Säg goddag till två poliser.
Det fanns en Lasse, som var liten då.
Nu är han vuxen, och gråter ej.

Varför skulle Izabella
se varenda karl som Gud?
När han ljög som mest, nej, snälla,
varför putsa på hans skrud?
Välsmord, häftig, styv och ball.
Sällan sjuk, men ofta kall.
Bye, so long! Nu är det slut!
Det är dags att sjunga ut!

text: Maria Ljungdahl & Barry Booth, music: Barry Booth, copyright 2007/2017
Rights holders associations: STIM (Sweden) and PRS (UK).

Noter med svensk text finns här tills vidare:

LYSSNA till låten eller SJUNG själv med en nedladdad kopia av musiken som backing track

So Long Ago Izabella (mp3 demo)

KÖP gärna en pdf-kopia eller direktutskrift av originalnoterna från

Barry Booths notsida på Score Exchange

(url https://www.scoreexchange.com/scores/60820.html )

OBS! kom ihåg att STIM-rapportera eventuella framföranden av verket som “So Long Ago” och/eller “Izabella”!* 

*text: Maria Ljungdahl & Barry Booth, music: Barry Booth, copyright 2007/2017
Rights holders associations: STIM (Sweden) & PRS (UK).

Kommentar angående sångtexten

Den engelska versionen från 2007 började med att jag (Maria Ljungdahl) skrev ett par verser på engelska om “Izabella”, en fantasifigur med anknytning till äldre tiders kvinnoideal. Mailade texten till Barry Booth* med en fråga om han hade några idéer om en tonsättning, eftersom jag inte kom någon vart alls själv med att skriva musik till verserna. Barry fick mailet när han kom hem från en spelning sent på natten, men satte sig direkt och komponerade en melodi, och skickade noter och en instrumental demo så att jag hade dem i inboxen nästa morgon. Han bidrog också med en refrängtext, späckad med Cockney-uttryck och Shakespeare-citat. 
*(url http://www.bazboothzone.co.uk )
Den svenska versionen av sången påbörjades något år efter originalet skrevs, men blev inte klar förrän i början nu i december 2017.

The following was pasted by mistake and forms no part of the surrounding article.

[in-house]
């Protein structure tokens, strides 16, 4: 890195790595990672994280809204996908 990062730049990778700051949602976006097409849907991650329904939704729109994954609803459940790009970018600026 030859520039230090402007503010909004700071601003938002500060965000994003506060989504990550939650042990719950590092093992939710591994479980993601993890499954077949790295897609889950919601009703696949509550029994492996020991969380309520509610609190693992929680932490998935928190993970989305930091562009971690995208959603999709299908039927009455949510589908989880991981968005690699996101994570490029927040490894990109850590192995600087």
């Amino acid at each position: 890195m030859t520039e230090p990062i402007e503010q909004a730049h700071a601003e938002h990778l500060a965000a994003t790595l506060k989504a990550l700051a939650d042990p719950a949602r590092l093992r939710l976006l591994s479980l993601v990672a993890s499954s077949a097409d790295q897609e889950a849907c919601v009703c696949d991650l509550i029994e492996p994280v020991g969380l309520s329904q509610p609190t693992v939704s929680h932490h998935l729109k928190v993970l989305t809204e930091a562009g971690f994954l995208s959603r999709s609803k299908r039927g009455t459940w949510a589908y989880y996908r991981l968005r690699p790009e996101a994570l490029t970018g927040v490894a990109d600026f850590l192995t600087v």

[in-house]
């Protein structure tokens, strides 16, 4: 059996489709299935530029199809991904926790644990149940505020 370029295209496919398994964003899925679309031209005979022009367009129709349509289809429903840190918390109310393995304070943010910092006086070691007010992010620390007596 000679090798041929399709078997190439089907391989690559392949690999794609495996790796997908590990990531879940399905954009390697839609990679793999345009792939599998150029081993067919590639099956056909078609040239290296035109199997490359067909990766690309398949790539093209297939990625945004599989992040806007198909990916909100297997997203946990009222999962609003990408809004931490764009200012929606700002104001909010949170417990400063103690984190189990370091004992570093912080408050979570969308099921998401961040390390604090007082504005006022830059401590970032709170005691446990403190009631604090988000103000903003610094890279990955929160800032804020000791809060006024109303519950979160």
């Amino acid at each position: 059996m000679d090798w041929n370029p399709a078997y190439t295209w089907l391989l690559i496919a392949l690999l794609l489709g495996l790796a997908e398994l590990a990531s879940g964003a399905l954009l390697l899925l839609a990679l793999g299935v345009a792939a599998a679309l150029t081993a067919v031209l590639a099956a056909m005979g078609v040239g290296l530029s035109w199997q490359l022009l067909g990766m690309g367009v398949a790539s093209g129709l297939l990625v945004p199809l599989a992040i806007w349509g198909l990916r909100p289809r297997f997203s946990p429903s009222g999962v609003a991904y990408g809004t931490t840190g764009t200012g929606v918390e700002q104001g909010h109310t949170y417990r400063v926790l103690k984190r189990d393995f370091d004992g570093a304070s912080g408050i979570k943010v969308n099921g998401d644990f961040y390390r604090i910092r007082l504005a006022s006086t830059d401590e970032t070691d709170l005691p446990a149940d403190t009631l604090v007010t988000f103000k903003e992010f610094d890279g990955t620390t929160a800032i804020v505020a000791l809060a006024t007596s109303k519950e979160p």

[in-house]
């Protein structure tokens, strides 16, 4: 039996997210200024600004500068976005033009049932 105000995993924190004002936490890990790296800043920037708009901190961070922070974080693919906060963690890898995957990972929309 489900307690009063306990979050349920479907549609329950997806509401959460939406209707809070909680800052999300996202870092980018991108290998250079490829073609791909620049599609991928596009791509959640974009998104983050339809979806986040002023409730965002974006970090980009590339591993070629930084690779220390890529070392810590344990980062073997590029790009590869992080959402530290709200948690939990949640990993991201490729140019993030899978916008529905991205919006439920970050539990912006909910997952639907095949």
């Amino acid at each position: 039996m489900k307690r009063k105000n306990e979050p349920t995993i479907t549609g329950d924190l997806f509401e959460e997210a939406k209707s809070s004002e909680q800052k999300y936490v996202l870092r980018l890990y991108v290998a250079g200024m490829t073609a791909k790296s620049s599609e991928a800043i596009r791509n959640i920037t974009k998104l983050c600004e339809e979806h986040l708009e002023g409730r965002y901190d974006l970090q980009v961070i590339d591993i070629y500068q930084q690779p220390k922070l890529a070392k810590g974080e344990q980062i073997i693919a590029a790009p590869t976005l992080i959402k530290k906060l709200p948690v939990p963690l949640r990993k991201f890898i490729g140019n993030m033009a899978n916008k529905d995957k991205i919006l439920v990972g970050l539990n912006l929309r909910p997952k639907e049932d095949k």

#visjungerut #närmusikentystnar #metoo

Journey Home och ArtistShare

“Journey Home” with Maria Schneider Orchestra:

Maria Schneiders skivor går inte att köpa i vanliga skivaffärer längre, sedan hon anslöt sig till ArtistShare, som är ett alternativ till skivbolag. Därifrån kan man beställa redan utgivna cd-skivor direkt (även som downloads, förstås) och får då på köpet tillgång till lite bonusmaterial på sajten. Ännu ej utgivna skivproduktioner kan sponsras i förväg, så får man skivan några månader senare, när den är färdig, och under tiden kan man följa processen med konserter och inspelningar genom extramaterial som läggs ut fortlöpande på ens kundkonto på ArtistShare.

Så här skriver de om sin syn på artister, musikutgivning och ny teknik:

“The explosion of digital downloading has shaken the roots of the music industry as we’ve known it – the concept of creating music for sale has become a tenuous prospect, as record labels and artists continue to lose profits due to “illegal” file sharing. A variety of solutions have cropped up to prevent music from being devalued – from digital rights management to completely new pricing models. ArtistShare, however, is not looking to fight these emerging technologies; rather, we work with this new platform to the benefit the artist.

At ArtistShare, we believe that the true value of music lies in the artist’s individual creativity and the unique process each artist uses to create their music. Since its inception, ArtistShare has been redefining the music industry by allowing fans to finance artist projects in exchange for access to the artist’s creative process. By reaching out directly to the consumer and focusing on the innate value of music, ArtistShare has created a model that is immune to changes in the industry.